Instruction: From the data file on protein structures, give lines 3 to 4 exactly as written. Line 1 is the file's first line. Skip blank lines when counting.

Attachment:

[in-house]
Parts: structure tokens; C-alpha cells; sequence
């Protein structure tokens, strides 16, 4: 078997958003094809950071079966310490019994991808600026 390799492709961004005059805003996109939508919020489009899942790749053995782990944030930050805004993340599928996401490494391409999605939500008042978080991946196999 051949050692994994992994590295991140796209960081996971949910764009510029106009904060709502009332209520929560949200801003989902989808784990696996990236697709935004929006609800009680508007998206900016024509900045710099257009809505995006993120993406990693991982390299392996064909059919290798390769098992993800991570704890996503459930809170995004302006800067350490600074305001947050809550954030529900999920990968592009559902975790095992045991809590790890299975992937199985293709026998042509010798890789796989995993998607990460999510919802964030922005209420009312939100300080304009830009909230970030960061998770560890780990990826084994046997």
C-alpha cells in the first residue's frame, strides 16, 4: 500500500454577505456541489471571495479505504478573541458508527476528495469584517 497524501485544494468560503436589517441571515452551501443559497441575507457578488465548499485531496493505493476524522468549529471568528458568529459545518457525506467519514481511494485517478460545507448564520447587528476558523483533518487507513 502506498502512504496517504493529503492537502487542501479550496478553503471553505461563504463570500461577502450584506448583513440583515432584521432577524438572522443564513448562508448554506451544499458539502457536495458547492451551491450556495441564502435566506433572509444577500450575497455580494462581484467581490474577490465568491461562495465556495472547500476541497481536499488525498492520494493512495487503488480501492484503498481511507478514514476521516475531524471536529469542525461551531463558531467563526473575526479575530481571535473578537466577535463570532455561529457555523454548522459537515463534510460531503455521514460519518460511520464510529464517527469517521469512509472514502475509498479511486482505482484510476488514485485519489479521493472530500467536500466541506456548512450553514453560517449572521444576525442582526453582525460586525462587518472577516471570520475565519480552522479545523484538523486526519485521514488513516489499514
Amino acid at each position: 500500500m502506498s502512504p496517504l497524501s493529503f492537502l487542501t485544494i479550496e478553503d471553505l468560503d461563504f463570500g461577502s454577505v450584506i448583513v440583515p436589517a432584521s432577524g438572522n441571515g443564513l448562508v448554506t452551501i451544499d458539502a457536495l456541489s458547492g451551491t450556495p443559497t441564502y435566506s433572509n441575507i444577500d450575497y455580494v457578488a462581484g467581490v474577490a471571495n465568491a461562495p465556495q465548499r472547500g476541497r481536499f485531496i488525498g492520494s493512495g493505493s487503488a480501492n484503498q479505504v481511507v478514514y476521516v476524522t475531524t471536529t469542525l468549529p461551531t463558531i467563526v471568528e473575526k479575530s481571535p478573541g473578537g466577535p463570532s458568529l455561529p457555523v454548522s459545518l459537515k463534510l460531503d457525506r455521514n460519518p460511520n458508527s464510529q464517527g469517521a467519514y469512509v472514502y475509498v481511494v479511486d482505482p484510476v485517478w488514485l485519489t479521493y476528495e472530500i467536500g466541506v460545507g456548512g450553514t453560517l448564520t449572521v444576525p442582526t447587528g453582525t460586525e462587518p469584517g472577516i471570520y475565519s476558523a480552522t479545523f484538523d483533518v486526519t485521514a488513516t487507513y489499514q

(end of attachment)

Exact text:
């Protein structure tokens, strides 16, 4: 078997958003094809950071079966310490019994991808600026 390799492709961004005059805003996109939508919020489009899942790749053995782990944030930050805004993340599928996401490494391409999605939500008042978080991946196999 051949050692994994992994590295991140796209960081996971949910764009510029106009904060709502009332209520929560949200801003989902989808784990696996990236697709935004929006609800009680508007998206900016024509900045710099257009809505995006993120993406990693991982390299392996064909059919290798390769098992993800991570704890996503459930809170995004302006800067350490600074305001947050809550954030529900999920990968592009559902975790095992045991809590790890299975992937199985293709026998042509010798890789796989995993998607990460999510919802964030922005209420009312939100300080304009830009909230970030960061998770560890780990990826084994046997």
C-alpha cells in the first residue's frame, strides 16, 4: 500500500454577505456541489471571495479505504478573541458508527476528495469584517 497524501485544494468560503436589517441571515452551501443559497441575507457578488465548499485531496493505493476524522468549529471568528458568529459545518457525506467519514481511494485517478460545507448564520447587528476558523483533518487507513 502506498502512504496517504493529503492537502487542501479550496478553503471553505461563504463570500461577502450584506448583513440583515432584521432577524438572522443564513448562508448554506451544499458539502457536495458547492451551491450556495441564502435566506433572509444577500450575497455580494462581484467581490474577490465568491461562495465556495472547500476541497481536499488525498492520494493512495487503488480501492484503498481511507478514514476521516475531524471536529469542525461551531463558531467563526473575526479575530481571535473578537466577535463570532455561529457555523454548522459537515463534510460531503455521514460519518460511520464510529464517527469517521469512509472514502475509498479511486482505482484510476488514485485519489479521493472530500467536500466541506456548512450553514453560517449572521444576525442582526453582525460586525462587518472577516471570520475565519480552522479545523484538523486526519485521514488513516489499514